Warzone pro TeeP reveals why hack accusations against big streamers are ‘fair’

call of duty warzone pro teep clown skinTwitter, @TylerTeeP / Activision

From Call of Duty pro to Warzone pro, TeeP knows CoD as well as anyone. So who better to interview about top-tier performance and how it feeds into the streamer-hacker accusations?

Tyler ‘TeeP’ Polchow’s opinion of Warzone hackers is easily summarized: “Tiring.” Like most players in top-tier lobbies, he trudges through multiple hackers daily. And that fatigue likely explains why he seems as excited about the upcoming anti-cheat as he is about the flashy, new map.

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But despite constantly fighting against hackers, TeeP and other big streamers get accused of cheating themselves. And while that would probably be annoying, he actually thinks the accusations are understandable.

A Warzone pro’s play can seem unnatural to casuals. That can be attributed to talent, time played, and how differently the game performs on a high-end PC setup than the common console. TeeP acknowledges the bump to performance his setup brings, but doesn’t think that gap in play is to blame for ‘hackusations.’

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TeeP interview: Boosting Warzone performance on PC

The majority of Warzone players are on console, while most pros and streamers play on elaborate PC rigs blessed with better graphics, framerates, and FOV sliders. Even further, TeeP also makes use of three other peripherals — audio, controller, and monitor — that help him compete at a higher level.

As he explains, “high-quality audio is a top priority on the professional scene.” TeeP uses a pair of JBL Quantum Ones, which come with accompanying PC software.

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Speaking about why he’s partnered with the brand and prefers the Quantum One, he elaborated: “It delivers the most precise in-game audio and allows me to configure everything that I want in the PC software that comes with it.”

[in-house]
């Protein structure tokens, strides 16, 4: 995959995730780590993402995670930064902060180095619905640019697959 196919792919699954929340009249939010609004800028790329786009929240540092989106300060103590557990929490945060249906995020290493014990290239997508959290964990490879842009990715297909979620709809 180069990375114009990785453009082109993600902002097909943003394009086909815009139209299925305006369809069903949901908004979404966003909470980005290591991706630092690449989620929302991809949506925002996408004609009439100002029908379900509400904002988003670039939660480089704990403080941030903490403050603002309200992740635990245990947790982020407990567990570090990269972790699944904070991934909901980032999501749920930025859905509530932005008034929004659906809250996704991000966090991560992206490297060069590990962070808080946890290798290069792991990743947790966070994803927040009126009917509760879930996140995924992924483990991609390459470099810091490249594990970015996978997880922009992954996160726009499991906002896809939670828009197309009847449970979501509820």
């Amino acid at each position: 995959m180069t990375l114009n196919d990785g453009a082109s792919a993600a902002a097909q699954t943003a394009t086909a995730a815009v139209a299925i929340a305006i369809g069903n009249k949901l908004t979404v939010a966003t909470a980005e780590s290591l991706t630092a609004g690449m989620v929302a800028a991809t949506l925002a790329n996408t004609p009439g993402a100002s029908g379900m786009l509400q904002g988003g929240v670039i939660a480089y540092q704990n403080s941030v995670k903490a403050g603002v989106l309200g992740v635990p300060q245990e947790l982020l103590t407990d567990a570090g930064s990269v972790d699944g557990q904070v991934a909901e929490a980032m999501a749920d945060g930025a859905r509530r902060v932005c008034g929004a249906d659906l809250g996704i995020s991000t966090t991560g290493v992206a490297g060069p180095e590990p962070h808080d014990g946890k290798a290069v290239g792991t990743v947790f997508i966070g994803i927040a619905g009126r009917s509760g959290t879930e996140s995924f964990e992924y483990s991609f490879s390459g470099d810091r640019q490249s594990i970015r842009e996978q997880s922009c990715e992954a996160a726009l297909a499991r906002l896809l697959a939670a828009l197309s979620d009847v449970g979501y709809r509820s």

Further, the streamer has been using SCUF controllers for a decade. And there’s a simple reason why: “It has paddles, so I don’t have to worry about playing claw and can keep my hands fresh.”

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And lastly, TeeP claims that top-tier “monitors are also an easy way to have a leg up on the competition.” He credited the switch to 1440p resolution (with a 240hz refresh rate) for helping counter fatigue.

Why Warzone hackusations are understandable

As such, your setup can help you hear better and see better, while protecting from hand strain and fatigue. It’s therefore no surprise that professional gamers have such an edge on casuals — who are basically playing a restricted version of the same game.

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So we asked if TeeP thinks the benefits of a high-end setup might explain why streamers are so often accused of hacking by those with more-limited experiences. While he agreed “that could be part of it,” he actually thinks there’s a simpler explanation. 

“Cheaters have been a big problem for so long now on CoD and Warzone that it’s not unfair for people to think this way.” As TeeP suggests, there are so many hackers in Verdansk that accusing anyone and everyone isn’t unreasonable at this point.

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With so many hackers running amok, fans may understandably be paranoid of anyone with a three-plus K/D. But Warzone Pacific is coming and, with it, the RICOCHET Anti-Cheat. If the latter is effective, there should hopefully be fewer hackers and, in turn, fewer streamer hackusations.

At that point, maybe we’ll actually be able to blame headsets, not just hacks, for streamers being so good at the game.

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